"Yes, the race tracks are dangerous," Ron came back, "but the drivers don't agree beforehand to kill each other. It's accidental. It's not a God damn, deliberate killing."

"But it's there, Mr. Jakes." George added, "the competitors will do anything to win, and the spectators know it, and that's what I am. A paying spectator."

"Wait a minute," Kevin interrupted. "This is ridiculous. Someone will hear the shot. We'd be charged with murder."

George held up the weapon again. "It's a small caliber, no one will hear it, and as to the body," George smiled. "They'll find it in the victim's hand, an apparent suicide."

"This is crazy!" Kevin blurted out, turning away. "I want no part of this."

"Really?" George replied, "two million dollars is a signicant amount of money, are you crazy enough to turn it down? One of you will be set for life." He waited for a reaction.

"That's why you're doing this?" Ron said accusingly. "For the excitement?"

"Yes, of course," George answered as if the question was obvious. "I've traveled the world looking for the ultimate sport. The money's nothing to me; I'm a wealthy man, I'll pay anything for that one blood-rushing moment of life or death in the arena."

George could sense they were starting to listen. "The challenge gentlemen think of it. You're sportsmen, could you enter that arena? Do you have what it takes to play in the ultimate game?"

Kevin suddenly turned to face George, his voice now becoming lower and colder. "The winner gets the money today?"

"I'll drive him to the bank myself." George answered.

"Wait one god-damn minute here," Ron barged in. "How do we know you won't fudge the deal? You can renege at any time. It's the winner's word against yours, who in the hell would believe this story?"

"AHA!" George shot back. "You've touched on the nub of this whole affair--the turning point if you will." George pulled a miniature recorder out of his shirt pocket. "I've recorded everything we've said in this meeting, all the damning evidence is here in our voices. Once the end games completed, the winner gets the recording as the deal sealer. We both would have much to lose should this agreement ever become known." George then paused to emphasize his next words carefully.

"This then is the juncture. We must now make a critical decision. Do I erase this tape, and we walk out of here, or do we play?"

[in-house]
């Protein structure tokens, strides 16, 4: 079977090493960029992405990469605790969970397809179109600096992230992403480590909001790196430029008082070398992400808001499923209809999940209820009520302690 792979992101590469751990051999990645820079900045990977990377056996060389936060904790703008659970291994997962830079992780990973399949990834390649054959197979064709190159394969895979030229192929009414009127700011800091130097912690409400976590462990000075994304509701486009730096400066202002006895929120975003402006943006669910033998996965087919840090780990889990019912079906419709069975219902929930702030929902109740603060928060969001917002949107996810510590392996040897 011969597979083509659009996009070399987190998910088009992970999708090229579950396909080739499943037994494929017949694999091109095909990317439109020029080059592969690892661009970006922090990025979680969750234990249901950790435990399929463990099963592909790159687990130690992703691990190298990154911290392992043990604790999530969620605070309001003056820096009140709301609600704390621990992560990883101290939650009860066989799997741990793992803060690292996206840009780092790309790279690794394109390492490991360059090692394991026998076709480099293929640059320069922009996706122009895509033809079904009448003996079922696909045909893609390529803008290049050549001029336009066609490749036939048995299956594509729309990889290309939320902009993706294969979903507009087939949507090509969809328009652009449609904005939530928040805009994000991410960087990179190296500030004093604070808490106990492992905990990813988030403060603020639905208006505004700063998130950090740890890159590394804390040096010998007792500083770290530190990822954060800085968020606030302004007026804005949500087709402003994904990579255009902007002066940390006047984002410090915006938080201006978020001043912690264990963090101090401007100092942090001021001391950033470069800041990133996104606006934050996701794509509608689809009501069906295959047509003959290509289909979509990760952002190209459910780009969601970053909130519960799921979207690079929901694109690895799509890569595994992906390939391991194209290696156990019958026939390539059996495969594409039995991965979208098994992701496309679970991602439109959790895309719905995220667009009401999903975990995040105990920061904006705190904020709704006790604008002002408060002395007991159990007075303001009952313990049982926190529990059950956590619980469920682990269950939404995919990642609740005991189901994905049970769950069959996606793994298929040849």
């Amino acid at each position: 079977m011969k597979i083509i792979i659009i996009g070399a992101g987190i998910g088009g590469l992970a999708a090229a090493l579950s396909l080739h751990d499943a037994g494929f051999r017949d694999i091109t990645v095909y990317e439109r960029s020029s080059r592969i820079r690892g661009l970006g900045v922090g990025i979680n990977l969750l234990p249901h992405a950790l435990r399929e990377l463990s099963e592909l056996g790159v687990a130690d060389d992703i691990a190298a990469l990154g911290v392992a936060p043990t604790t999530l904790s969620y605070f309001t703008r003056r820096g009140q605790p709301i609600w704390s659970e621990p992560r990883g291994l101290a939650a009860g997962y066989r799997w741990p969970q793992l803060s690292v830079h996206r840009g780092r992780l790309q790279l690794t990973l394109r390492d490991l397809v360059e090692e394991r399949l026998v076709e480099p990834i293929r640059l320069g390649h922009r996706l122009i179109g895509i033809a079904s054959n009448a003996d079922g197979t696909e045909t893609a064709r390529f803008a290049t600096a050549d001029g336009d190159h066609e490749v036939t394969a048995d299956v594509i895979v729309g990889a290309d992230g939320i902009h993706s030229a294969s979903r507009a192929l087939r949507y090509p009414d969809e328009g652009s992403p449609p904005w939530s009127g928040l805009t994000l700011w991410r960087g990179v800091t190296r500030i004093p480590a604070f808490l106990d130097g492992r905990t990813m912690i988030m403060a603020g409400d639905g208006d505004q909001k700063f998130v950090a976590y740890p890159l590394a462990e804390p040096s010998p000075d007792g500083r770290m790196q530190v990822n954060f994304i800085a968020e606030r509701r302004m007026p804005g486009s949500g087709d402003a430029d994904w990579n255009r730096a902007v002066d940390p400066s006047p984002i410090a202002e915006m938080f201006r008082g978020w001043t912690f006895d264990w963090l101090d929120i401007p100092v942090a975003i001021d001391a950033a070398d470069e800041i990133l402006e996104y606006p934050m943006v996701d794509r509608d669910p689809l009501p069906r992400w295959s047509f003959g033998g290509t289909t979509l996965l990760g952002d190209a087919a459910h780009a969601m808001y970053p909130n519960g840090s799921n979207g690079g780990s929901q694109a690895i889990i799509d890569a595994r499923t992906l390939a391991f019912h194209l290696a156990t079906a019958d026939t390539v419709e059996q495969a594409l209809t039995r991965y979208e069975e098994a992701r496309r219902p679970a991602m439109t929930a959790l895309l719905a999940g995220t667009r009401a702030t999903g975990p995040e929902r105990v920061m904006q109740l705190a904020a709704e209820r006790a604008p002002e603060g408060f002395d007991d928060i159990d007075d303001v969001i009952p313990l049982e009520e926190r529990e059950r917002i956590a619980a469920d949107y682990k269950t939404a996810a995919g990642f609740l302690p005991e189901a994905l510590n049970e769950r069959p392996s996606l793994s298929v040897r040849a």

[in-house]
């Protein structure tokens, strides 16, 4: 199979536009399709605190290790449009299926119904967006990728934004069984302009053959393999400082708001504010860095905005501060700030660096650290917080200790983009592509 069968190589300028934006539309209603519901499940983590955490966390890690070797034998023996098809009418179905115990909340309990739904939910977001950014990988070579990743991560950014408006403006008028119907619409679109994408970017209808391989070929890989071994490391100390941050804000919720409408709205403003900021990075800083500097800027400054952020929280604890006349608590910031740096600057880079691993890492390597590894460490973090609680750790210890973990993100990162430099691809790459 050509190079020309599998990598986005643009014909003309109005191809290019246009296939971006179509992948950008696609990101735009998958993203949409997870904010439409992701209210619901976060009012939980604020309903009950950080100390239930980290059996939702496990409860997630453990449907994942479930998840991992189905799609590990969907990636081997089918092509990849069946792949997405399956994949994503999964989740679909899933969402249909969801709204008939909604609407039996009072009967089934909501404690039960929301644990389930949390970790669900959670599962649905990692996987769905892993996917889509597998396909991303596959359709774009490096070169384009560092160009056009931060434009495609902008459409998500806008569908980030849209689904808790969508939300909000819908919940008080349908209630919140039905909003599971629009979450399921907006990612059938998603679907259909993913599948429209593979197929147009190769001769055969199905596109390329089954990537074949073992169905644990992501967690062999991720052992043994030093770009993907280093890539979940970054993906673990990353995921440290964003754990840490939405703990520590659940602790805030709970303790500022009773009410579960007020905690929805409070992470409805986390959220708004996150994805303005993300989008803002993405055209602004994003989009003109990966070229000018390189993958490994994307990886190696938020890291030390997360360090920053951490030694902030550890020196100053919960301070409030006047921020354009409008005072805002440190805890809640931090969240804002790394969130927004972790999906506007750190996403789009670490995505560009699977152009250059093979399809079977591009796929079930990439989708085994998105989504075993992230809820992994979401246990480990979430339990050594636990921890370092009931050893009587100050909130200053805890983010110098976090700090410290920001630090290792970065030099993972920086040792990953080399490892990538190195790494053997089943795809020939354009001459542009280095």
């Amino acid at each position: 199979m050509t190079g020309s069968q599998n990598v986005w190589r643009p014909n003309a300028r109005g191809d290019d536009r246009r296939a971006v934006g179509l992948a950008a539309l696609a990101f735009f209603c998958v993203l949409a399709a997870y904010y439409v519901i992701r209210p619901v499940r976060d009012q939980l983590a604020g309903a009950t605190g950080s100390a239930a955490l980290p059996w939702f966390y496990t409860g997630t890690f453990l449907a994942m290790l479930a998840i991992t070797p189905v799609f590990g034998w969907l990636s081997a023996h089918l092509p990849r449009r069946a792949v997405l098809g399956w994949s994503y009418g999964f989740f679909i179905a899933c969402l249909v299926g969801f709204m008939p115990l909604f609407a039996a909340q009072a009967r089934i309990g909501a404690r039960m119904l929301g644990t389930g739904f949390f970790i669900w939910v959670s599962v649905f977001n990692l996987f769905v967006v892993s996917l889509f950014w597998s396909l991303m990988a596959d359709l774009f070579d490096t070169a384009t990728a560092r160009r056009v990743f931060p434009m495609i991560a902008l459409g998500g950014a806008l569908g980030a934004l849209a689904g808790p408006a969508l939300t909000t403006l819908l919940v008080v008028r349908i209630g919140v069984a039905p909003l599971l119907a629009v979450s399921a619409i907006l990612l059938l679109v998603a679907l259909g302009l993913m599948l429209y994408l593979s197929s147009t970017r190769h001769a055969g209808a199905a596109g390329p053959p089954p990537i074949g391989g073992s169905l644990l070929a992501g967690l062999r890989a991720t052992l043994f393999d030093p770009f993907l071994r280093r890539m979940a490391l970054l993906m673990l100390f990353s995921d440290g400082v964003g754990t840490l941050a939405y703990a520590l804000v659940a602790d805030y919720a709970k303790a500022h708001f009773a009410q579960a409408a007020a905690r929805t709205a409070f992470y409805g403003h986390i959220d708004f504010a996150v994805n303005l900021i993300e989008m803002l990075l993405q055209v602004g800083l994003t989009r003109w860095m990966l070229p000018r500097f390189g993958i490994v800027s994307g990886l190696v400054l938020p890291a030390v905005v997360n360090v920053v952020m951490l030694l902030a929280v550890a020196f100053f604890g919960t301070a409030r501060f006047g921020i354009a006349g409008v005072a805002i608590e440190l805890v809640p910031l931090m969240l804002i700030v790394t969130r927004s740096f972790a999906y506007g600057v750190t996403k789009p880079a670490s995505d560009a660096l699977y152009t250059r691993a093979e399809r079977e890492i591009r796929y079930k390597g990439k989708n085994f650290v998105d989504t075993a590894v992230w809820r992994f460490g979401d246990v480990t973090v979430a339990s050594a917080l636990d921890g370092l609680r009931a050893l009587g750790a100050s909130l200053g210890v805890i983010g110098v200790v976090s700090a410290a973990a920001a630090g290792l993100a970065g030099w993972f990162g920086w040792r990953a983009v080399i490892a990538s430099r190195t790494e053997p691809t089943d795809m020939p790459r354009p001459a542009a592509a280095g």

Ron looked over at Kevin, but Kevin said nothing. Ron turned back to George. "Answer me now George, are you this committed? Are you this serious?"

George held the check up one more time, "I can tell you now that I'm 'all in,' Mr. Jake's. For you, it's all about the money, but for me, it's the end game. That's what I'm paying for, and I wouldn't miss it for anything."

George then went and sat upon an up-rooted stump and waited for the men's decision.

The two men began arguing. Soon it became clear they were talking themselves into the bargain more than they were talking themselves out of it. Then finally, after much discussion, they broke off and stood apart. Now George knew he had them. With the decision near, the two men both realized they were now mortal enemies--obstacles in each other's path to the coveted check. Losing was unthinkable. Survival was all that mattered to each man now.

It was Kevin, who agreed first, the money George was proposing was his lifetime dream, but Ron still resisted. The thought of killing a man was just too extreme. He couldn't imagine doing it, but God, he wanted that money, and the odds were good. He was the better player of the two men. At one time, Ron almost had his pro card. But then again, Kevin was no slouch, and anything could happen on only one hole.

Finally, after a gut--wrenching ten minutes, Ron raised his eyes to meet George's. "All right, you bastard," he said grimly. "Let's play!"

The par four sixteenth was the most challenging hole on the course. It ran two hundred and thirty yards out, and then doglegged sharply right for two hundred yards to the green. A long drive would overshoot the dogleg and find the trees. A short drive would leave the golfer in front of another stand of trees with absolutely no chance to the hole.

The three men stood away from the fifteenth tee to allow two other players to pass, and then finally, they had the course to themselves.

Ron won the coin toss and elected to drive first.

Ron placed his tee and took his stance. He could feel his nerves starting to creep in. He had won many a dollar at this hole, but now he found himself staring down its menacing fairway in fear. This time the stakes would be much higher, the penalty much more severe.